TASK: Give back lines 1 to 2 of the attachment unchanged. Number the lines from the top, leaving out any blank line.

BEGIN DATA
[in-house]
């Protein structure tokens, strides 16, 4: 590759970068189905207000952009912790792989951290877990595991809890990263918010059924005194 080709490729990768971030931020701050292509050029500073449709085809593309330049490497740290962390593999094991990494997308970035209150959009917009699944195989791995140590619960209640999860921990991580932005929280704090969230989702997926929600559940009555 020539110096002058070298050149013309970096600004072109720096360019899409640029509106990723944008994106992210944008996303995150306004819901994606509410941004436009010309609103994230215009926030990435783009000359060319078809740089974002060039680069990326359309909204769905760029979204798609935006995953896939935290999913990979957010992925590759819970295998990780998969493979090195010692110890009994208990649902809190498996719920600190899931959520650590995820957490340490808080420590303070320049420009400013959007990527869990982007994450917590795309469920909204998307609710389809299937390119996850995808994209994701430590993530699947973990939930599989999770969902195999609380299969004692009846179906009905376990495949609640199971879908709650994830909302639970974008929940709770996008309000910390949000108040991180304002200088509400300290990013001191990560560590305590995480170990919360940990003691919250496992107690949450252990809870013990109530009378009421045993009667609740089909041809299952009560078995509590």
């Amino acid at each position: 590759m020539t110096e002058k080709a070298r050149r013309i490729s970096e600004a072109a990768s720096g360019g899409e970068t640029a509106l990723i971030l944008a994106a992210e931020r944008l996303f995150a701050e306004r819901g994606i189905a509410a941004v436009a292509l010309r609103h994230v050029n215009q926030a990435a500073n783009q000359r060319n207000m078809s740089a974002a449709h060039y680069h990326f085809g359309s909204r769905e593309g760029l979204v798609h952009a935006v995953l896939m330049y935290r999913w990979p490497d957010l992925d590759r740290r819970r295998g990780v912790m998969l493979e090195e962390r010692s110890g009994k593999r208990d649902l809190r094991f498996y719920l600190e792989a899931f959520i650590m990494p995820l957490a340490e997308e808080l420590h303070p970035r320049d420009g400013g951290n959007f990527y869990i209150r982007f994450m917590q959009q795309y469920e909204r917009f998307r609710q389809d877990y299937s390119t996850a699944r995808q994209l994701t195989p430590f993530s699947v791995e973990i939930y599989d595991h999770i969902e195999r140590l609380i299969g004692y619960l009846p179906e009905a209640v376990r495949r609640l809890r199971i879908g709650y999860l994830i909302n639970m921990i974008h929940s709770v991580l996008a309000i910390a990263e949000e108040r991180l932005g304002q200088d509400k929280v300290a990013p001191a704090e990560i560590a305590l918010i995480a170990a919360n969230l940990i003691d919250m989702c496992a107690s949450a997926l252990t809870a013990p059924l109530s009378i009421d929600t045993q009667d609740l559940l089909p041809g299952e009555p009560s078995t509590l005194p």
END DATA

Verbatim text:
[in-house]
């Protein structure tokens, strides 16, 4: 590759970068189905207000952009912790792989951290877990595991809890990263918010059924005194 080709490729990768971030931020701050292509050029500073449709085809593309330049490497740290962390593999094991990494997308970035209150959009917009699944195989791995140590619960209640999860921990991580932005929280704090969230989702997926929600559940009555 020539110096002058070298050149013309970096600004072109720096360019899409640029509106990723944008994106992210944008996303995150306004819901994606509410941004436009010309609103994230215009926030990435783009000359060319078809740089974002060039680069990326359309909204769905760029979204798609935006995953896939935290999913990979957010992925590759819970295998990780998969493979090195010692110890009994208990649902809190498996719920600190899931959520650590995820957490340490808080420590303070320049420009400013959007990527869990982007994450917590795309469920909204998307609710389809299937390119996850995808994209994701430590993530699947973990939930599989999770969902195999609380299969004692009846179906009905376990495949609640199971879908709650994830909302639970974008929940709770996008309000910390949000108040991180304002200088509400300290990013001191990560560590305590995480170990919360940990003691919250496992107690949450252990809870013990109530009378009421045993009667609740089909041809299952009560078995509590």